What is your opinion on induced pluripotent stem cells? Does their use still add some risk of collateral effects?

They are not suitable for transplantation. They provide an excellent system for studying disease processes, especially genetic diseases, in tissue culture.

At the University College London you are also involved in a very important research on the autotransplantation of adult olfactory cells to repair spinal cord injury. Could you say something more about your research?

Animal models indicate that transplants of adult olfactory ensheathing cells can restore very important functions (we have studied hand control and breathing) in rat spinal cord and spinal root injuries. So encouraging are these results, that while we are able we will not desist from trying to find the knowledge needed to transfer these benefits to patients currently without cures. We are investigating how to obtain these cells from adult human tissues, and whether OECs from the lining of the nose can be made as effective as those obtained from within the skull.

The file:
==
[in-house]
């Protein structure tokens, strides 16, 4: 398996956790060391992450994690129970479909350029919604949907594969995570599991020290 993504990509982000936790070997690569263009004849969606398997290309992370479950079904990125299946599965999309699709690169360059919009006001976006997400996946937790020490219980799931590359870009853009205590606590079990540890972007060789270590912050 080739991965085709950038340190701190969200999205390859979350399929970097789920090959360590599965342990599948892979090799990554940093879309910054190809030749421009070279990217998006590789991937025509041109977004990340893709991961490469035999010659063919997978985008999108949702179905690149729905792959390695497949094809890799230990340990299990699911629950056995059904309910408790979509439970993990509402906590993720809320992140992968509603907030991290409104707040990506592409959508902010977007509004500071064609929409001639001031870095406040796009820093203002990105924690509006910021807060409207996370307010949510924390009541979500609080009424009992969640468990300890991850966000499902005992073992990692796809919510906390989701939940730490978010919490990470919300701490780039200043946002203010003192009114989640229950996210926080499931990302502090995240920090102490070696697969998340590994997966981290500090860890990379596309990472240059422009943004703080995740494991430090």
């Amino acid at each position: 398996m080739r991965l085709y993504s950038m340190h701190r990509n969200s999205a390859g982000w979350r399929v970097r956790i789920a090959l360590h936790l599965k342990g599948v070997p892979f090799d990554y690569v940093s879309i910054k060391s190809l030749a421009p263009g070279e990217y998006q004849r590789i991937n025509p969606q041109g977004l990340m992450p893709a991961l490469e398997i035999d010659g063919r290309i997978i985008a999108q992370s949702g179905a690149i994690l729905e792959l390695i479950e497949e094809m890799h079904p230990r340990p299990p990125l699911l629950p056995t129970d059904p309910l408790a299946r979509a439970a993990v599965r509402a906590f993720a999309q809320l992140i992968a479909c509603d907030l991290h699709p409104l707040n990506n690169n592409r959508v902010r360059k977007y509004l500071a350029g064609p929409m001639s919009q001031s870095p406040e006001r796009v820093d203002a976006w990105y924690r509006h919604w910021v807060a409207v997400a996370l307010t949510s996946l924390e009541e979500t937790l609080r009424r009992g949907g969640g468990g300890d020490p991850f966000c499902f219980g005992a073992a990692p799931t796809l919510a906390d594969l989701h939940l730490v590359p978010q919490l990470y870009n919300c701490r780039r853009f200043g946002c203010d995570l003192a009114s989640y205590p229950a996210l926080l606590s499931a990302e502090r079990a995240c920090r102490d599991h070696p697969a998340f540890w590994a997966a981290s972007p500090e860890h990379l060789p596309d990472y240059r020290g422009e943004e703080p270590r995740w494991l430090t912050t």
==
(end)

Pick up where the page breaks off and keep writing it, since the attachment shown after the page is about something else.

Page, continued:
If we can solve these problems, we plan to carry out the first transplants, based on the patient’s own cells, in injuries where the arm nerves are torn out of the spinal cord. Success will open the door to the development of technology needed for the future treatment of spinal cord injury, stroke, blindness and deafness. The goal of research is knowledge. Knowledge provides hope.

A final question. In the debate on embryonic stem cells ethic issues are involved, because the inevitable destruction of the embryo is for many the destruction of a human life. What is your view on this question?